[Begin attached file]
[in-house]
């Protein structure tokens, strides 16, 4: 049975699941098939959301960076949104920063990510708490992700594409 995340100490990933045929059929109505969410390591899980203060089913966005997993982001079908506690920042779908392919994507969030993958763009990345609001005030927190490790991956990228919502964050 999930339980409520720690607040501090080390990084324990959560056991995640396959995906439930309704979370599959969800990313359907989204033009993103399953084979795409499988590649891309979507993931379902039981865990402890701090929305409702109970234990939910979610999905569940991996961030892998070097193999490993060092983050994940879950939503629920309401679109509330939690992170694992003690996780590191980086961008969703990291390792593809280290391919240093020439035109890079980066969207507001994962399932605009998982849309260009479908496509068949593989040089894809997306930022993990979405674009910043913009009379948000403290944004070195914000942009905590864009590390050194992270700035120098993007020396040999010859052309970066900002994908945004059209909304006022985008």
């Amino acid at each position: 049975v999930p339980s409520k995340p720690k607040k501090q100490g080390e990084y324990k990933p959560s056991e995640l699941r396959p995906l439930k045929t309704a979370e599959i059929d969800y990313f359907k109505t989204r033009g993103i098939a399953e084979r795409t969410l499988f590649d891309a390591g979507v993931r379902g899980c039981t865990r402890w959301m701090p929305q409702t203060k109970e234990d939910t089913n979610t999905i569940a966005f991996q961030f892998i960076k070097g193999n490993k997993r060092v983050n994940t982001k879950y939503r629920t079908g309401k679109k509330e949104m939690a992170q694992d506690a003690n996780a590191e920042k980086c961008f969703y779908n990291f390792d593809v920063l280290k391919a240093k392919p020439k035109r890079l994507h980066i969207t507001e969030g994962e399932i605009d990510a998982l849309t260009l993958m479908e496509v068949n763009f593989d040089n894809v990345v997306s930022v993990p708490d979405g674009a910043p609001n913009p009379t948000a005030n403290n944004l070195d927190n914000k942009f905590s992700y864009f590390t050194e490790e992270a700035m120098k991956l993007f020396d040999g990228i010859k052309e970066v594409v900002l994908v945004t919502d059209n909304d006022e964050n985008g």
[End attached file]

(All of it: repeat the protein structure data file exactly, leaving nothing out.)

[in-house]
């Protein structure tokens, strides 16, 4: 049975699941098939959301960076949104920063990510708490992700594409 995340100490990933045929059929109505969410390591899980203060089913966005997993982001079908506690920042779908392919994507969030993958763009990345609001005030927190490790991956990228919502964050 999930339980409520720690607040501090080390990084324990959560056991995640396959995906439930309704979370599959969800990313359907989204033009993103399953084979795409499988590649891309979507993931379902039981865990402890701090929305409702109970234990939910979610999905569940991996961030892998070097193999490993060092983050994940879950939503629920309401679109509330939690992170694992003690996780590191980086961008969703990291390792593809280290391919240093020439035109890079980066969207507001994962399932605009998982849309260009479908496509068949593989040089894809997306930022993990979405674009910043913009009379948000403290944004070195914000942009905590864009590390050194992270700035120098993007020396040999010859052309970066900002994908945004059209909304006022985008």
């Amino acid at each position: 049975v999930p339980s409520k995340p720690k607040k501090q100490g080390e990084y324990k990933p959560s056991e995640l699941r396959p995906l439930k045929t309704a979370e599959i059929d969800y990313f359907k109505t989204r033009g993103i098939a399953e084979r795409t969410l499988f590649d891309a390591g979507v993931r379902g899980c039981t865990r402890w959301m701090p929305q409702t203060k109970e234990d939910t089913n979610t999905i569940a966005f991996q961030f892998i960076k070097g193999n490993k997993r060092v983050n994940t982001k879950y939503r629920t079908g309401k679109k509330e949104m939690a992170q694992d506690a003690n996780a590191e920042k980086c961008f969703y779908n990291f390792d593809v920063l280290k391919a240093k392919p020439k035109r890079l994507h980066i969207t507001e969030g994962e399932i605009d990510a998982l849309t260009l993958m479908e496509v068949n763009f593989d040089n894809v990345v997306s930022v993990p708490d979405g674009a910043p609001n913009p009379t948000a005030n403290n944004l070195d927190n914000k942009f905590s992700y864009f590390t050194e490790e992270a700035m120098k991956l993007f020396d040999g990228i010859k052309e970066v594409v900002l994908v945004t919502d059209n909304d006022e964050n985008g």